Put Your Thinking Cap On And Push The Boundaries Of Your Thinking
It is easy to attend conferences like ISTE or any conference and only go to the sessions lead by our friends or go to sessions where we already know a lot about a specific topic. While there isn't anything wrong with that, are you doing the most with your conference experience? Push yourself. I am still a skeptic of flipped classrooms. So I make a point to attend at least one session where it’s discussed so I can widen my perspective. Try to find those gems of sessions that you might just walking away thanking yourself for attending. Make a point to attend at least one session where you disagree or are a skeptic about the topic. Go in with an open mind and make the most of your experience.

Reflect, Often
Because you are going to challenge yourself and your thinking, it will be important for you to reflect on your learning. Review your notes at the end of each day and write down your thoughts. I love Evernote for this. I can compile everything there (notes, drawings, pictures and handouts) and have it on all my devices. Many conferences are also creating shared Google Docs so that anyone can add in their thoughts and reflections collectively. It’s also a good idea at the end of the day, when you are exhausted and walking back to your hotel to just take some time and think. What did you see that challenged you? What do you still have questions about? How can you take what you learned and apply it to your students?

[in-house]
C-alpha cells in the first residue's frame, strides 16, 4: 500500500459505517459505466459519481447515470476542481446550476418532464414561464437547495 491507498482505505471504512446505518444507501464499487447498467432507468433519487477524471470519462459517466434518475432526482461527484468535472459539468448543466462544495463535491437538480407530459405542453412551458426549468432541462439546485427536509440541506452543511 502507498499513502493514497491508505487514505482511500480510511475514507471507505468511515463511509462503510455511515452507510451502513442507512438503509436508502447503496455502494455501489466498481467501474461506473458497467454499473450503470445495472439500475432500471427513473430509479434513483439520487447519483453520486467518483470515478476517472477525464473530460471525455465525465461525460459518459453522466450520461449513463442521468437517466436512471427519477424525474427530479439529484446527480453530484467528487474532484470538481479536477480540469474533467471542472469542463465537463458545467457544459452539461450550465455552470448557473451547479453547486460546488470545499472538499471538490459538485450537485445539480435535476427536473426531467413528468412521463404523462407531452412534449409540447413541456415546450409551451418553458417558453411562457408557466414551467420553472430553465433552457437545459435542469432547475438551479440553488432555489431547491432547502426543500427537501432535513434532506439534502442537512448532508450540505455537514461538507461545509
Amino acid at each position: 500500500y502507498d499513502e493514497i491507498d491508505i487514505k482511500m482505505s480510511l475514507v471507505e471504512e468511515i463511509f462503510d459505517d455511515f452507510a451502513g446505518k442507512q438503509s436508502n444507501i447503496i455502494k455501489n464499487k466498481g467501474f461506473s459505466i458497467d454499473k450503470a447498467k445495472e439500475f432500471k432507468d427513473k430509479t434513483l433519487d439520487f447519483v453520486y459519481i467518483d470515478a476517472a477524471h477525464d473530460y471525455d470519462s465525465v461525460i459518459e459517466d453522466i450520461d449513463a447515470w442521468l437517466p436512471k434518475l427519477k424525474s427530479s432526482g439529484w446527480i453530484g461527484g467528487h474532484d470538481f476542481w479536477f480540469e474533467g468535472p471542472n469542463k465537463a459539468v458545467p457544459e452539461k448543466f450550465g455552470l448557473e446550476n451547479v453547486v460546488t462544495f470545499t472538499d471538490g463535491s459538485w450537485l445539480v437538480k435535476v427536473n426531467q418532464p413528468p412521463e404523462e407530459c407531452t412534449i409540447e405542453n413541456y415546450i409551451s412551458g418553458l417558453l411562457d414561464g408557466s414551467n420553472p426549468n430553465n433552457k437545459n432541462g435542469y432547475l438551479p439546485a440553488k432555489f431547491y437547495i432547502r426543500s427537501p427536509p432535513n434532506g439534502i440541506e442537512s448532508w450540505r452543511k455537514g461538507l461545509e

Don't Be A Hoarder, Share Your Learning
Think about if you shared what you learned with 5 people and those 5 people shared with 5 and so on. The learning becomes so much more valuable. Find many ways to share both at the conference (social media is great for that) and when you get back to your school/district. Did you go as a member of team? Have your team take 5 mins and share all the resources with those that couldn't attend. Flying solo? Post your Evernote notebooks to Twitter or to your blog. How ever you decide to share, just be sure to share!

Summer Challenge